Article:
SRI LANKA: Dengue fever and dysfunctional democracy 

Basil Fernando

80 persons have died of dengue fever recently. Over 5,000 people are infected and there are fears that of further spread of the virus. The president has asked the authorities to pay more attention to the issue.

Diseases happen in all societies. However, the way diseases are dealt with depends on the efficiency of countries’ political as well as societal systems. In the case of disease it is the country’s overall medical system and the public relations systems which have the task of creating people’s awareness about ways to deal with the problem that make the difference.

Just now, in many parts of the world there is the issue of swine flu. From the moment the first deaths were announced from Mexico, there have been huge alerts in many parts of the world to prevent the spread of the disease and to provide treatment to those who were infected. The efficiency of the public relations exercises in order to alert the public to the danger and to provide information on ways to deal with it depended very much on different types of political systems prevailing within each country. Where the democratic habits of accountability exist, medical and political authorities quickly embarked on trying to demonstrate that they are doing all they can. Within such systems of accountability, the creation of public awareness and sharing of information are vital aspects. When such a system exists, it is possible to do whatever that is humanly possible to do within the framework of medical knowledge available to our times. Where the political systems are backward and have a lax system of accountability, only the minimum is done. Even keeping track of the number of people dead and the how fast virus may be spreading is not done adequately.

What is the type of public awareness work done about the prevention of dengue fever? Mere public statements from a head of the state do not suffice. In fact, the work of prevention and protection is not done directly by the head of the state but by those who are carrying out many tasks within the medical system and the public relations system. Everything depends on these persons.

What is the type of accountability system that prevails over Sri Lanka’s medical system and public relations systems? It is not different to the accountability systems that apply to other aspects of the society. On all aspects of the Sri Lankan society, the accountability systems are nearly dead.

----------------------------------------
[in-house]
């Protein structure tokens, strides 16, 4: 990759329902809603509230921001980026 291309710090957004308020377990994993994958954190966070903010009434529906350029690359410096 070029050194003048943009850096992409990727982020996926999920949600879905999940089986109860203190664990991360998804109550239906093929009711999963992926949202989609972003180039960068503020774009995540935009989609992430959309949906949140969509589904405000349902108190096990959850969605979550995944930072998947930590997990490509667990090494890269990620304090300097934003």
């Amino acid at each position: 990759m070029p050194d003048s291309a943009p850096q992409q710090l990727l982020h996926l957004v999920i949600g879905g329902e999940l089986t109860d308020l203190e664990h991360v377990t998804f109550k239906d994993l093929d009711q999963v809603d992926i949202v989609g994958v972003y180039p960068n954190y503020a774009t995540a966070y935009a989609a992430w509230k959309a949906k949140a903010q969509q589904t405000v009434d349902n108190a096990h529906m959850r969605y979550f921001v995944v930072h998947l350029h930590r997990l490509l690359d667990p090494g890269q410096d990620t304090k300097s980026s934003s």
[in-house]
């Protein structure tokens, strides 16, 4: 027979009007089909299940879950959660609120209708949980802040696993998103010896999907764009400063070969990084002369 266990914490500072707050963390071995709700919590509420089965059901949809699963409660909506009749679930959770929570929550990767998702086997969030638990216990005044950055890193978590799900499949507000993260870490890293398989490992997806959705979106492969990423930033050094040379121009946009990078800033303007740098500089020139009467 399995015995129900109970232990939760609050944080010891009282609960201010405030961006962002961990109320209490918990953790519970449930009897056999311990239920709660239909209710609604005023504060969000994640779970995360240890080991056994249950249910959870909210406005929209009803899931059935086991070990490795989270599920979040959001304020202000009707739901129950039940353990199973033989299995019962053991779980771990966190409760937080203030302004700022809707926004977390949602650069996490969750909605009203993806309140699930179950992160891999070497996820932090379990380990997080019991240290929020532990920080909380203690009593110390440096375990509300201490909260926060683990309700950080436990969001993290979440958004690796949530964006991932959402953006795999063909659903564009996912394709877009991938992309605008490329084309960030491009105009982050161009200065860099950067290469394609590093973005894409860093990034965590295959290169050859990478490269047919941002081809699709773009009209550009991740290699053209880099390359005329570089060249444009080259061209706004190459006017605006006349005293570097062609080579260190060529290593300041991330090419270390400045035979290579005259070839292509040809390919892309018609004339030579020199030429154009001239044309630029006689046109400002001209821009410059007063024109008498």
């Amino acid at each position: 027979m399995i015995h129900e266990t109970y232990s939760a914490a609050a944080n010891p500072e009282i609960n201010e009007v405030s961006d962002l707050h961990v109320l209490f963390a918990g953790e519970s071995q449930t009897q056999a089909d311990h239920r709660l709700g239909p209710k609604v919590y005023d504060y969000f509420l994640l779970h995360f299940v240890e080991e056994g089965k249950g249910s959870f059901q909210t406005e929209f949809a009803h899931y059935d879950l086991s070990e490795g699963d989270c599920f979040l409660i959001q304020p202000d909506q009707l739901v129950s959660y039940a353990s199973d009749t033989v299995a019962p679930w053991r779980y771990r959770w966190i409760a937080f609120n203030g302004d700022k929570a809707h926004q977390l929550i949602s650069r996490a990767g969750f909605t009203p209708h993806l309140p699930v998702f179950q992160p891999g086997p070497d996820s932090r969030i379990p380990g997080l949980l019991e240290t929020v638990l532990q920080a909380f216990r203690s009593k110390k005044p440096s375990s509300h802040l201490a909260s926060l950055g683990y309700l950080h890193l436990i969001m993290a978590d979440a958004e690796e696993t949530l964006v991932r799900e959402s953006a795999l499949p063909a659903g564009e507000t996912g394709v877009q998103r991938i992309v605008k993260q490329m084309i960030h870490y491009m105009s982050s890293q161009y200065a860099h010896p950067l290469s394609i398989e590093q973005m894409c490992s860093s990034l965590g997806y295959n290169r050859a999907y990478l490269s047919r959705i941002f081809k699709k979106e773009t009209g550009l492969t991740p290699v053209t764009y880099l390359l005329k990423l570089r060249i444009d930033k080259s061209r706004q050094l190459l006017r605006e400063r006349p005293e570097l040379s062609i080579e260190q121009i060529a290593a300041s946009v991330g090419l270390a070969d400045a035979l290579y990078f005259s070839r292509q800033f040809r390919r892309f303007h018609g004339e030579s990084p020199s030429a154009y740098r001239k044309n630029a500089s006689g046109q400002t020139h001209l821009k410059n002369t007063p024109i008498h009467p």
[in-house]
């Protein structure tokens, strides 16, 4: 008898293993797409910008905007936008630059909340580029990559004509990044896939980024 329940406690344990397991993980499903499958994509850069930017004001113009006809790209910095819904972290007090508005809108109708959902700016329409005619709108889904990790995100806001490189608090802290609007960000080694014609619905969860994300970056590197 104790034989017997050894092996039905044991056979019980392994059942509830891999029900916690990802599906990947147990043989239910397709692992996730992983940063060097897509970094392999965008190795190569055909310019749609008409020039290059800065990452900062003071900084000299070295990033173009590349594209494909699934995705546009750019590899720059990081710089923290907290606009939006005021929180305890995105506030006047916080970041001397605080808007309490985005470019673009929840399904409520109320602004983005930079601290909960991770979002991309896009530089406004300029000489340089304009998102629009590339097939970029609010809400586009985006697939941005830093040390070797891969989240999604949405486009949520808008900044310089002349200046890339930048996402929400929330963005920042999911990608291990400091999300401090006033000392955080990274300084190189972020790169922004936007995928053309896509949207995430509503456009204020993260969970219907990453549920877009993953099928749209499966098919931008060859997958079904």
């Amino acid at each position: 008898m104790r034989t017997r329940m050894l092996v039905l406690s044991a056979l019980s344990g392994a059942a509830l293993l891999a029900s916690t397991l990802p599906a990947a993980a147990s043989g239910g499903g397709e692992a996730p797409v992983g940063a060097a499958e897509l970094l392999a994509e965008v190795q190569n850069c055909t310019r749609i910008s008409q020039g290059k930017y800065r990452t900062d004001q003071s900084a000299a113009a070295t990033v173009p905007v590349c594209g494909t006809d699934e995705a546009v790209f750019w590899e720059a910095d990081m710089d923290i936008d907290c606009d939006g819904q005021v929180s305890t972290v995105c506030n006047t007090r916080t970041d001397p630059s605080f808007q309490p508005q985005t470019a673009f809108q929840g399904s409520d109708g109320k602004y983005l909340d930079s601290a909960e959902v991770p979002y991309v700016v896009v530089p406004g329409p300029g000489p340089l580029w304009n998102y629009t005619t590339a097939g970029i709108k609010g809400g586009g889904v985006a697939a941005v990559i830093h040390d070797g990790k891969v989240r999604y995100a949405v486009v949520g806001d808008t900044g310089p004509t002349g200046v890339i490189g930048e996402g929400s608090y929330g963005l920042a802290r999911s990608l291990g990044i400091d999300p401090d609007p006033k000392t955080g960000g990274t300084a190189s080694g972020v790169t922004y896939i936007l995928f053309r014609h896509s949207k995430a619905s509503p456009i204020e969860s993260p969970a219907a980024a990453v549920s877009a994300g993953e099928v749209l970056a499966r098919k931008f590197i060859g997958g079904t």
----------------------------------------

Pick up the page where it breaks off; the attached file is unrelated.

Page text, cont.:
The result of accountability systems being dead is that the type of energetic pursuit of fighting against the social evils, disease being the most important of such social evils, does not take place. Lethargy is spread throughout the society and demoralization is spread into all areas of professional life. Various types of fear are paralyzing everyone, so the type of initiatives that normally arise to deal with threats to life and survival are affected by such fears.

When people fought in the early twentieth century against malarial mosquitoes, they succeeded. In the background of struggles for independence and due to leftist political parties who during that time showed empathy for the common folk, an energetic movement developed and the mosquitoes’ influence was adequately defeated.

If the dengue fever is spreading, it is not because the mosquito that carries the dengue fever is stronger than the malarial mosquito. It is simply because the country’s total system of accountability is much weaker.

It is the duty of the parliament to take active part to stop the spread of dengue fever. It is a duty of all the media to take up the cause of fighting dengue as a priority and to provide adequate media time for this campaign. It is a duty of doctors and health workers to demand all the facilities they need to deal with this issue, in order to prevent danger to any more lives. It is a duty of the public to critically examine why their society does not prove to have sufficient energy and determination to defeat this viral disease.


Document Type : Article
Document ID : AHRC-ART-024-2009
Countries : Sri Lanka,